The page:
The fruit of the elderberry contains phenolics, including quercetin, kaempferol, rutin, and phenolic acids and anthocyanins. High-performance liquid chromatography and mass spectrometry have been used to identify individual anthocyanins, which give the berry its color, and include cyanidin 3-sambubioside-5-diglucoside, cyanidin-3,5-diglucoside, cyanidin 3-sambubioside, and cyanidin 3-glucoside.Mach 1991, Schmitzer 2010 The total anthocyanin content varies during the growing season and by cultivar. Vitamins A and C are also present, and antioxidant capacity of the berry has been estimated to be similar to that of black raspberries, blackberries, and other dark-fleshed small fruit.Ozgen 2010, Lee 2007
Uses and Pharmacology
Induction of quinine reductase and cyclo-oxygenase-2 has been suggested to be responsible for anticancer effects in vitro.Thole 2006
Antioxidant activity of elderberry extracts has been evaluated and is estimated to be similar to that of black raspberries, blackberries, and other dark-fleshed small fruit.Ozgen 2010, Lee 2007, Ciocoiu 2009, Murkovic 2004, Roy 2002, Nalliah 2009
In vitro studies have shown that elderberry extracts exert activity against the influenza virus A (including H1N1) and B and the herpes simplex virus. Laboratory studies also suggest an inhibitory effect on the infectivity of the HIV virus.Zakay-Rones 2004, Krawitz 2011, Roschek 2009, Guo 2007, Vlachojannis 2010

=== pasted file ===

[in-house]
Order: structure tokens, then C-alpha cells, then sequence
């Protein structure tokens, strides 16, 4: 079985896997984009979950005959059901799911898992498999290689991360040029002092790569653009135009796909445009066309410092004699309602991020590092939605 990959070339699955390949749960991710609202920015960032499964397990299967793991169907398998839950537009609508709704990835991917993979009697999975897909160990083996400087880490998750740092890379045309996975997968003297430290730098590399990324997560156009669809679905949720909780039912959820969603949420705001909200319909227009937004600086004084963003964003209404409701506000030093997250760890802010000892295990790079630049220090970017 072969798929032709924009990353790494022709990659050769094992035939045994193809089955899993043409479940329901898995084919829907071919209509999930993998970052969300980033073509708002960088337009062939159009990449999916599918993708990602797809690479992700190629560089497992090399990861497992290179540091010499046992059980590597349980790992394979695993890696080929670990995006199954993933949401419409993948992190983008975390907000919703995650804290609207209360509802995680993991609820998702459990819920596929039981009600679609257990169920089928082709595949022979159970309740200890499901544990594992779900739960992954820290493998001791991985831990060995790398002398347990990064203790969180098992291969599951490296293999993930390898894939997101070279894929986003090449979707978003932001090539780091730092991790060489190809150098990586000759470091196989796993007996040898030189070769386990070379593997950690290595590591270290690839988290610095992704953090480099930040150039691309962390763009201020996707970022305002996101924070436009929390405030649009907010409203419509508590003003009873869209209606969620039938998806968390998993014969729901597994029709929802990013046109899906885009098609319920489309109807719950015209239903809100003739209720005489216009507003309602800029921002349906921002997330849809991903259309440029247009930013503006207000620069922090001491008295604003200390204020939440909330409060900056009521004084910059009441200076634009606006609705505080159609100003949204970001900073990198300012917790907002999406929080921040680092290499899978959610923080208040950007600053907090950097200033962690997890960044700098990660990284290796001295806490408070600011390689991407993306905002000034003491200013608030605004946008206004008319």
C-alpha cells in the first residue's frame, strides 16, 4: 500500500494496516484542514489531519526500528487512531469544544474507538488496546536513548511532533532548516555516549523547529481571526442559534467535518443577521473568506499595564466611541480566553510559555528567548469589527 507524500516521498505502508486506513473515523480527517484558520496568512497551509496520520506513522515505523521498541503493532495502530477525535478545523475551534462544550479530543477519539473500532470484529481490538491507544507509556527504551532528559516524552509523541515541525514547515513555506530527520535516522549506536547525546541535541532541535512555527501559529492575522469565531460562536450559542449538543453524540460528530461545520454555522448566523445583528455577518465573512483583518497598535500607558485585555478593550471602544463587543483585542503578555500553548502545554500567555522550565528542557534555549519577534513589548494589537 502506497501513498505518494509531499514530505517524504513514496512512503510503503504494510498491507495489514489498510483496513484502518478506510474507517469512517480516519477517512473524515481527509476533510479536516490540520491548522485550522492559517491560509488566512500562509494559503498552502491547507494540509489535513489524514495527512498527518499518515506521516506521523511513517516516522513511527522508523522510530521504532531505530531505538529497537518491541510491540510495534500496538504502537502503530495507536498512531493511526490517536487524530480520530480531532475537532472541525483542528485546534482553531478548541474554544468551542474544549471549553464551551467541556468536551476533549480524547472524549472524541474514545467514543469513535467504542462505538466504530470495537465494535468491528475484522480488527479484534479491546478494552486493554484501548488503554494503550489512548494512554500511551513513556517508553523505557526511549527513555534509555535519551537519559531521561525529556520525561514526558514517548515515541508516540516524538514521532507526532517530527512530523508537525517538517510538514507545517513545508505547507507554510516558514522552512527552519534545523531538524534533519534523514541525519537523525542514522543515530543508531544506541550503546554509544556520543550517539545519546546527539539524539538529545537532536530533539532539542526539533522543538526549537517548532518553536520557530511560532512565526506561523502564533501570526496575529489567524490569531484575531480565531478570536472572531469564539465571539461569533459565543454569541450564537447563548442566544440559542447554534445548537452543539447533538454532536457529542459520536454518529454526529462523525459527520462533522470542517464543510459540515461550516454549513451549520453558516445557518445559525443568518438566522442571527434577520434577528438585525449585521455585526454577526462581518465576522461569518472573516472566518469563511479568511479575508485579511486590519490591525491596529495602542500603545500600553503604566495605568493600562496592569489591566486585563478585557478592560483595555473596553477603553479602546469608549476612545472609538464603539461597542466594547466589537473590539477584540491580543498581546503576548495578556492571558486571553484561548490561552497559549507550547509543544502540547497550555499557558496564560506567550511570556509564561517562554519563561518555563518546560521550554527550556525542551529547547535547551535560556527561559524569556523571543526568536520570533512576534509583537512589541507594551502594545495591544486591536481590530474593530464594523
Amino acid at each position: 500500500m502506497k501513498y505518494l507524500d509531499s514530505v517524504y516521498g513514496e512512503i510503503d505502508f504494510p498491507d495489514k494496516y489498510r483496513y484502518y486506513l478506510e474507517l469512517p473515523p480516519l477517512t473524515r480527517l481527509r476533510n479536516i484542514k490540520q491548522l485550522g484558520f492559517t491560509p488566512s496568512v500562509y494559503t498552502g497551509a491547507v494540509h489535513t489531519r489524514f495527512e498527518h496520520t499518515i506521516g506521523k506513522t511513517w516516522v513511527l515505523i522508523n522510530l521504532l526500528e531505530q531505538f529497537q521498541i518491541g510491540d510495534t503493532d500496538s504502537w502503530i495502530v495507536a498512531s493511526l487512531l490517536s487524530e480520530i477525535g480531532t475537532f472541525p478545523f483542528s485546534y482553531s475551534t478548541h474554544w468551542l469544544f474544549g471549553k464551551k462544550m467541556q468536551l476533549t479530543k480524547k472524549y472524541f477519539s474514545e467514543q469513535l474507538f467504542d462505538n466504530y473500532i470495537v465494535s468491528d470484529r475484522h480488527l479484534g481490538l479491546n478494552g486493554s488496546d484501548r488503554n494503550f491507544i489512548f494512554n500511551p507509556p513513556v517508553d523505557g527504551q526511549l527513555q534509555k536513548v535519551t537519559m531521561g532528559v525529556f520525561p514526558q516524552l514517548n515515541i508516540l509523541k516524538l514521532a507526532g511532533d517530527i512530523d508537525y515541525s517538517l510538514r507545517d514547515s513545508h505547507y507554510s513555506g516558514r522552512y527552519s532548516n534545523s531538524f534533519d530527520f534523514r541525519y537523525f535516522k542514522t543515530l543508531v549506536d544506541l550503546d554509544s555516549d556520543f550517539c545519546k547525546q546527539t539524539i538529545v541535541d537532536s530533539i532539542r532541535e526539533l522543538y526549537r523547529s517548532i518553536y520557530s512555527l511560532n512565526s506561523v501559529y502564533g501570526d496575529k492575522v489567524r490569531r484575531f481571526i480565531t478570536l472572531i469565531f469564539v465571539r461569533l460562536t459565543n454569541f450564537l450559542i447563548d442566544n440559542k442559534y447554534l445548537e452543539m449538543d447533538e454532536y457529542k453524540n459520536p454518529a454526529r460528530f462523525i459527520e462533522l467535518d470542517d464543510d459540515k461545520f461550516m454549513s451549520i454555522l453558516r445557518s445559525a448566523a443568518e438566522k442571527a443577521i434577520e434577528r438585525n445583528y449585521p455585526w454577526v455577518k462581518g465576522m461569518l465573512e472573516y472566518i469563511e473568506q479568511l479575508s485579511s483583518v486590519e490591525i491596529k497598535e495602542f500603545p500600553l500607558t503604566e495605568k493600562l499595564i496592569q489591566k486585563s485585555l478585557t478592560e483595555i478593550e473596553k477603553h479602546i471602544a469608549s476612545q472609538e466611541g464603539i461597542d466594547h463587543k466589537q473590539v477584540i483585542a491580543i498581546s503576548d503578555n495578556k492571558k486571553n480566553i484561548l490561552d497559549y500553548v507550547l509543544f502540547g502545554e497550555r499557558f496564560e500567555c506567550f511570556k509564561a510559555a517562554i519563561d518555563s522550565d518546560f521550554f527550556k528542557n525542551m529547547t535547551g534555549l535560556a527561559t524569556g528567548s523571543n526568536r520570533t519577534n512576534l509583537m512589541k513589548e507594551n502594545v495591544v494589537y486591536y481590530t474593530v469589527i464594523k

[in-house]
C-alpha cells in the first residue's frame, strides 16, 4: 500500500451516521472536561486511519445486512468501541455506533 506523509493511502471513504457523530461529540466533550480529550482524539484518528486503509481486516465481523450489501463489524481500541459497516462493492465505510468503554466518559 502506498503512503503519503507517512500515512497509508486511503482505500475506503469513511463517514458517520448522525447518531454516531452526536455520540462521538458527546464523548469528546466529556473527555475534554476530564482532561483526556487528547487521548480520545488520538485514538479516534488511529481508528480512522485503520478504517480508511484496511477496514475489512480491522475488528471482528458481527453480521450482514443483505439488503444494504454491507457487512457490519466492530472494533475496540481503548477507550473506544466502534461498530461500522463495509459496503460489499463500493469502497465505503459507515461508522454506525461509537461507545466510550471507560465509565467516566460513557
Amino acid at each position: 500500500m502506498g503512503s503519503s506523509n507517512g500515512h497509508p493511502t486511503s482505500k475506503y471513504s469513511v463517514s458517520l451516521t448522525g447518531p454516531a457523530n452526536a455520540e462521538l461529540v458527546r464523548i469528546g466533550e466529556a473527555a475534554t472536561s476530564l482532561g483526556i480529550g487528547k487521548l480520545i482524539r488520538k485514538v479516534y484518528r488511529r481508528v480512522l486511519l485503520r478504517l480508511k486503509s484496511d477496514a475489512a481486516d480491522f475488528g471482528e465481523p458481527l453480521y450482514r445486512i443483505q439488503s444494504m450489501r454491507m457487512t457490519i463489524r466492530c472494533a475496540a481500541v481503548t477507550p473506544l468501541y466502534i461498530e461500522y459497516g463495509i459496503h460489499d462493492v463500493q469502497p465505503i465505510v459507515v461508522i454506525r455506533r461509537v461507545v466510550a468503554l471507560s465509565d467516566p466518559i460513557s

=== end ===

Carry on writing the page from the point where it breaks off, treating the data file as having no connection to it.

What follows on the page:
Research reveals no animal data regarding the use of elderberry extracts for antiviral effects.
Although in vitro data are promising, few clinical trials have been conducted examining the efficacy of elderberry extracts for the treatment of influenza.Guo 2007, Vlachojannis 2010 When used within the first 48 hours of onset of symptoms, elderberry extracts reduced the duration of influenza versus placebo.Zakay-Rones 2004, Zakay-Rones 1995 Anecdotal reports exist for elderberry use in HIV.Vlachojannis 2010 A 2014 systematic review identified grade B level evidence (good scientific evidence) on the use of elderberry and elderflower for influenza.Ulbricht 2014
A stimulatory effect on insulin secretion by the polyphenolic content of elderberry fruit has been shown in diabetic rats.Ciocoiu 2009 In vitro studies using rat abdominal muscle showed increased insulin secretion in response to flower extracts.Gray 2000, Christensen 2010
Although traditionally used for diabetes, clinical trials are lacking. Elderberry has been evaluated in combination with asparagus for weight reduction.Chrubasik 2008, Hasani-Ranjbar 2009 A 2014 systematic review identified grade C level evidence (unclear or conflicting) on the use of elderberry and elderflower for obesity.Ulbricht 2014
A 2014 systematic review identified grade C level evidence (unclear or conflicting) on the use of elderberry and elderflower for gingivitis.Ulbricht 2014